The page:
5.3 C
Bucharest
January 17, 2022
WORLD

S&P puts Greece in selective default, Athens says the move was expected

Greece said the downgrade won’t hurt the banking industry. ECB suspended the eligibility of Greek bonds as collateral. EU cancels Friday Euro summit meant to tackle firewall.

Rating agency Standard & Poor’s has classified Greek debt as in “selective default” following the deal it made with creditors to reduce its debts, the BBC informs. Separately, the European Central Bank said it was suspending the eligibility of Greek bonds as collateral for loans to commercial banks. It said this would run until mid-March. The ECB explained that by the middle of next month it would start to accept the bonds again, because a programme for eurozone nations to provide supplementary collateral to insure the ECB against losses is due to come into effect.Banks and other financial firms are being asked by Greece’s government to take a 53.5% loss on their Greek sovereign bonds. The plan was agreed by the Greek parliament last week, and, if backed by Greece’s creditors, it would wipe out 107bn euros (£90bn; $142bn) of the country’s debt.S&P said that when the debt exchange was complete it would assess Greece again and possibly raise its rating.The Greek government said S&P’s move had been expected and added it would not hurt the banking industry. “This rating does not have any impact on the Greek banking system since any likely effect on liquidity has already been dealt with by the Bank of Greece,” the finance ministry said in a statement.The European Union on Tuesday delayed planned talks among leaders later this week on increasing the currency area’s financial firewall against debt contagion.The thorny question of beefing up Eurozone financial defences was meant to have been dealt with over lunch on Friday, the second day of a summit gathering leaders of the 27 EU states in Brussels. A special summit of the 17 Euro currency partners could be held instead within the next four weeks.On Monday, German Chancellor Angela Merkel scraped through a parliamentary vote endorsing a second bailout for Greece but faced a growing backbench revolt against pouring in more money in support of the euro zone.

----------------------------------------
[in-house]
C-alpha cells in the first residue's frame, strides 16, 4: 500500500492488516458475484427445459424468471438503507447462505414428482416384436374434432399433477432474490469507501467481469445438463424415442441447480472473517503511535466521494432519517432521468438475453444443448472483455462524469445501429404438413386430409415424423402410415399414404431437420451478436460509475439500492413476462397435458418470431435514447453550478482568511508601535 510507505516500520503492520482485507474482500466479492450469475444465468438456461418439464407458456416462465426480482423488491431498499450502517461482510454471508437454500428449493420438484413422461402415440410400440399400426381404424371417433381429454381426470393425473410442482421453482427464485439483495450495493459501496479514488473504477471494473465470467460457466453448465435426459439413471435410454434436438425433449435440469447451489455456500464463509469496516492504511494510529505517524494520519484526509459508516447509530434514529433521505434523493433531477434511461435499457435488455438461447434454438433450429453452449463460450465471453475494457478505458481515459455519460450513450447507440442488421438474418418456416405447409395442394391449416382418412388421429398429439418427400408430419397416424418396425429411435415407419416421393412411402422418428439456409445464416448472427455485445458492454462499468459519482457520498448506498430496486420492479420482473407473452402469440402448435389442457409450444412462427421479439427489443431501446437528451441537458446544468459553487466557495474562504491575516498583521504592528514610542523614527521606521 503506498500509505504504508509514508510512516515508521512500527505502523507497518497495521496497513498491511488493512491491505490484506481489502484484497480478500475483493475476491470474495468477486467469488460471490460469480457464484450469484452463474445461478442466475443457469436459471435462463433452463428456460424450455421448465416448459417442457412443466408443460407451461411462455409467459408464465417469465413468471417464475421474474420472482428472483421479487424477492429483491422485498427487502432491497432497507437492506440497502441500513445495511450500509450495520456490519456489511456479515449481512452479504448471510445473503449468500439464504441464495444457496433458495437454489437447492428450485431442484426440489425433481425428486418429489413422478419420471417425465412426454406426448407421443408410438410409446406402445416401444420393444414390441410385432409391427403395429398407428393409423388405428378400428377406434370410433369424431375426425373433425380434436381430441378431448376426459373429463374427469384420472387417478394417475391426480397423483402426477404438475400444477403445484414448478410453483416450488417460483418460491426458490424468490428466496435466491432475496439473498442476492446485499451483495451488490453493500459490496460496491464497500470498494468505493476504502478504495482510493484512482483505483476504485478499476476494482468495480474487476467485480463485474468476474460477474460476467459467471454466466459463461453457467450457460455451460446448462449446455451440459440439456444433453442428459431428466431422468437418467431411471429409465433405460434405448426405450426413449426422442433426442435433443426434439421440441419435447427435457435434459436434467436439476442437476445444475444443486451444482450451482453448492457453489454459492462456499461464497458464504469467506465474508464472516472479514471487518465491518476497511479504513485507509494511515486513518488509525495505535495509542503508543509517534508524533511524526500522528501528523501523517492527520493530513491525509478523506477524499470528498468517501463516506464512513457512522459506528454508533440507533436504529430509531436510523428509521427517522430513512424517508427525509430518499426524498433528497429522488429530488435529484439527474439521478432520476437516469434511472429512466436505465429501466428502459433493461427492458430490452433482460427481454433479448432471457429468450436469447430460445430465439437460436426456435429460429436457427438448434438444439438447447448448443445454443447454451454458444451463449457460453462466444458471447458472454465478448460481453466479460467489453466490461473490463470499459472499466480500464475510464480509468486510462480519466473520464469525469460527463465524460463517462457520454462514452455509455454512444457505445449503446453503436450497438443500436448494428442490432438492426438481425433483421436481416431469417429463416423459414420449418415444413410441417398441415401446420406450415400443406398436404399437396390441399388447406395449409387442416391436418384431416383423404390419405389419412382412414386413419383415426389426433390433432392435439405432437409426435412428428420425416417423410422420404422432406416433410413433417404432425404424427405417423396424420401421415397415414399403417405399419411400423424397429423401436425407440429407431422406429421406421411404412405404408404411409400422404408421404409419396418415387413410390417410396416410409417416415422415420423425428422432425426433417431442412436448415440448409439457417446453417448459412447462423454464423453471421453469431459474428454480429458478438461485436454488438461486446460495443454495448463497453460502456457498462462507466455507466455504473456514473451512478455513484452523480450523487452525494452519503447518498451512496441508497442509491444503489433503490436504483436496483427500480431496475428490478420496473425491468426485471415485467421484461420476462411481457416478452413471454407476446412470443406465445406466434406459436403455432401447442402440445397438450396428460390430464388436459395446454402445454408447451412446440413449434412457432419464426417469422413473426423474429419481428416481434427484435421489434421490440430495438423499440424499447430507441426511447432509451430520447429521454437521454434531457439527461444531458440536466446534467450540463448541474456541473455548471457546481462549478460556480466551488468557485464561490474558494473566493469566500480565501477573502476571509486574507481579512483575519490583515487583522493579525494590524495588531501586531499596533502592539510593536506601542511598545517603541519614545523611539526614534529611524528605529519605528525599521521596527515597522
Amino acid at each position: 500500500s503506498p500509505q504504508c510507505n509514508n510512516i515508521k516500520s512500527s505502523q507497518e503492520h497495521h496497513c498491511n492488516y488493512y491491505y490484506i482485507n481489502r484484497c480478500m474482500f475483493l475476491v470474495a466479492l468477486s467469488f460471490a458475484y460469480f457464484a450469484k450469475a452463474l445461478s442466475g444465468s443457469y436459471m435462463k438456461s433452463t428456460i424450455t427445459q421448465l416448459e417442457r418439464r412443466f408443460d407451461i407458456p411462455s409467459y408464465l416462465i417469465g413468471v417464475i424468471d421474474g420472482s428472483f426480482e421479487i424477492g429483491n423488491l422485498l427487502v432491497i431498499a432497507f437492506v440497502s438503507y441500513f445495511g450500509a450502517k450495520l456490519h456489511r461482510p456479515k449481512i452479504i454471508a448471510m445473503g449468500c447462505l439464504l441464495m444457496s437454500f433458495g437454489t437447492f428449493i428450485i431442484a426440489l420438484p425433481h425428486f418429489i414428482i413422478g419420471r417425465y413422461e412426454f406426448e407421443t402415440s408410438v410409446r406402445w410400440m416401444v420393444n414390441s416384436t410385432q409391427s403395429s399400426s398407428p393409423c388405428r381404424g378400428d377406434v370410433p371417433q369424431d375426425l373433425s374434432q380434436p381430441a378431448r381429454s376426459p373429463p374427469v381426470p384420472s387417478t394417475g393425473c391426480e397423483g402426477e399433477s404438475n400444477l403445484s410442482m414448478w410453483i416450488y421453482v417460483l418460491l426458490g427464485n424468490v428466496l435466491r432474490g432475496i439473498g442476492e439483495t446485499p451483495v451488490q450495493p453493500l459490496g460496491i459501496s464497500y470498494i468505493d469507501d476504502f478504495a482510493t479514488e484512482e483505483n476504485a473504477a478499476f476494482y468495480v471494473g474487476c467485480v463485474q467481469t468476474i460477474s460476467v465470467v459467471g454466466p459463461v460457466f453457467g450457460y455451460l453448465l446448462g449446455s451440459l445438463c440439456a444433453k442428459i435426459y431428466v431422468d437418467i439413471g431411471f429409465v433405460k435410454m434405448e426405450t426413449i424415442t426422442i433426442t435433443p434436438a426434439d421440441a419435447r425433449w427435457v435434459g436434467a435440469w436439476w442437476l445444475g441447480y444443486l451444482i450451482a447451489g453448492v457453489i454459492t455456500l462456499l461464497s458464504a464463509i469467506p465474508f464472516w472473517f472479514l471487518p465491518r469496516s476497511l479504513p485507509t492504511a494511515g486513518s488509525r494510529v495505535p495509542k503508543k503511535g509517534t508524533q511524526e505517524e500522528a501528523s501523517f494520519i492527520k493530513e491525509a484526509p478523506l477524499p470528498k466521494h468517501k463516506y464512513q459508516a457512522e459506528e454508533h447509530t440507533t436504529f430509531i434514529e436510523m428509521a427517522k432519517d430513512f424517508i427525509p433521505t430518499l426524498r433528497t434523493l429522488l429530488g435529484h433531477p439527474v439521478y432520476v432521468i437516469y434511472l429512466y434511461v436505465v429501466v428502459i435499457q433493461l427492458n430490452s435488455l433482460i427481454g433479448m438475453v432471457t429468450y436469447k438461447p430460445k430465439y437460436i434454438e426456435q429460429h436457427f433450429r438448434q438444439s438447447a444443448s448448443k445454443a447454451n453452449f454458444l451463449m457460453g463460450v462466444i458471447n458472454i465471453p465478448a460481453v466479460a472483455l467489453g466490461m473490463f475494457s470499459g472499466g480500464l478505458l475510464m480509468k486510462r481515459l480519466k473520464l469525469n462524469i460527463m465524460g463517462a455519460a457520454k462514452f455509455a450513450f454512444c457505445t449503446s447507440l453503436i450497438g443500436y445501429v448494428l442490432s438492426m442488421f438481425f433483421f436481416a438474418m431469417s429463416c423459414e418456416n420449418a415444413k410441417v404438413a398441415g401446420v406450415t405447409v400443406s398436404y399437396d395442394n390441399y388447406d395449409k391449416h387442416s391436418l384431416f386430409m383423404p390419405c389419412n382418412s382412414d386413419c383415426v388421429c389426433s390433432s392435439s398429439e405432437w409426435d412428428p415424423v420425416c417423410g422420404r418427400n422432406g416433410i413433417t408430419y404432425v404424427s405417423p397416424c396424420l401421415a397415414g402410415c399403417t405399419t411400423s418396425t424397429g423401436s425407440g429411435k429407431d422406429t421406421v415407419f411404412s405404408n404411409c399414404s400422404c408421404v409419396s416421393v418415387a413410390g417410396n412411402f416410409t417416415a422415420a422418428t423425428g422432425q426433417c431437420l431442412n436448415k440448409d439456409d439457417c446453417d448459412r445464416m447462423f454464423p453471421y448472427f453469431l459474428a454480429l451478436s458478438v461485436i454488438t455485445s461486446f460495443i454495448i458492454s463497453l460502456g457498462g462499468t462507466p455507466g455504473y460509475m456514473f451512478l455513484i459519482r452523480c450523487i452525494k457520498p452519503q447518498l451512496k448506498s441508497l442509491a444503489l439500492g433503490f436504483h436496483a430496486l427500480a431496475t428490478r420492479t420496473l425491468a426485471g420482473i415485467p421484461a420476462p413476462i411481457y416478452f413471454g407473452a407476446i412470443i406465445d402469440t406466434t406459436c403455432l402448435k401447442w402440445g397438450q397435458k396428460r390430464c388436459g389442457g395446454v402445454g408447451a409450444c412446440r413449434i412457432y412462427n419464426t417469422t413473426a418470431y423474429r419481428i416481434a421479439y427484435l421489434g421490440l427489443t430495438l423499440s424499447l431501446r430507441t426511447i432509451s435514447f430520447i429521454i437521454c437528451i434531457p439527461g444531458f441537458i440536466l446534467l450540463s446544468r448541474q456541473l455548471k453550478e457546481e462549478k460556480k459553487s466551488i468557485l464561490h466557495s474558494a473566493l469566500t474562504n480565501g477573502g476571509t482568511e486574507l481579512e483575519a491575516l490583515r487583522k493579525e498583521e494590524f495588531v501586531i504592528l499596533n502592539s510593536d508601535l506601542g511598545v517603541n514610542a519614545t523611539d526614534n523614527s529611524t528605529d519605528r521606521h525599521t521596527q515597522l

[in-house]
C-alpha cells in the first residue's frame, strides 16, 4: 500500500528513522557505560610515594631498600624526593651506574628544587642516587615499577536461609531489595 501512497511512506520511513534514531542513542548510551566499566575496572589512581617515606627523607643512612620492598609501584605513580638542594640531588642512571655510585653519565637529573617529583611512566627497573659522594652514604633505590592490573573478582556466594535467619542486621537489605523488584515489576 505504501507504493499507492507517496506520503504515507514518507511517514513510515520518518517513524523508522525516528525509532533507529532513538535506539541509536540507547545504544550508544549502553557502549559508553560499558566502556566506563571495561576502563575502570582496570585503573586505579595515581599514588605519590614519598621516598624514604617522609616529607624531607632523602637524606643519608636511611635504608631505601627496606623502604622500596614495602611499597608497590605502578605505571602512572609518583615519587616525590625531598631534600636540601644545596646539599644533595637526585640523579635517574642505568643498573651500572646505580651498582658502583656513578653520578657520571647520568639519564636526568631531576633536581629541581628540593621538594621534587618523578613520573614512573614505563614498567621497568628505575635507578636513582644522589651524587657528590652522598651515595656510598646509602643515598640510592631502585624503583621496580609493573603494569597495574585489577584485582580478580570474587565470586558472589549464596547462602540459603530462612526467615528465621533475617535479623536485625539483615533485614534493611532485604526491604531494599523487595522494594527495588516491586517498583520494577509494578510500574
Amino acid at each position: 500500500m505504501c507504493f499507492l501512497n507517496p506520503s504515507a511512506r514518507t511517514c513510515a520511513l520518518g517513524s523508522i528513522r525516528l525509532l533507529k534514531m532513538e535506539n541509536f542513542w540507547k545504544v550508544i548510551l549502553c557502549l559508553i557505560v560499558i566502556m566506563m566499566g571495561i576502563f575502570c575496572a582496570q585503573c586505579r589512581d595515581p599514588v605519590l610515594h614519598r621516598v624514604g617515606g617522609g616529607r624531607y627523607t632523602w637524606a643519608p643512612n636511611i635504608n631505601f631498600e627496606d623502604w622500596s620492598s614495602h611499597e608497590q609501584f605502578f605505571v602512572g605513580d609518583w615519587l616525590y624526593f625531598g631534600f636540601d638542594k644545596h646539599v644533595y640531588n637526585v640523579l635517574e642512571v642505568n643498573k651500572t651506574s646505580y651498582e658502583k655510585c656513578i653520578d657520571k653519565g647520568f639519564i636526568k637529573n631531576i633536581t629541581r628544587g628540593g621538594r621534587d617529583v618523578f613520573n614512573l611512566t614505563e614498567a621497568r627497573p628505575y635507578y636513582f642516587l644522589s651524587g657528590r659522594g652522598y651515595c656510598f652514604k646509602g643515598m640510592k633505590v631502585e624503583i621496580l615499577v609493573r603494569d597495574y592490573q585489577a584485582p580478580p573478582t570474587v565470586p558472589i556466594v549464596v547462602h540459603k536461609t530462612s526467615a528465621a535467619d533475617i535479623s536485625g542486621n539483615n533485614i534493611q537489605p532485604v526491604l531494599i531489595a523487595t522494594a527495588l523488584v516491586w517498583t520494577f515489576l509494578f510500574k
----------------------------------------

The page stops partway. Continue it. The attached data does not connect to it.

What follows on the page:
Related posts

France: Gaddafi could remain in Libya

Nine O' Clock

US Air Force Warthogs reinforce Romania

Nine O' Clock

Thousands protest in Budapest against austerity

Nine O' Clock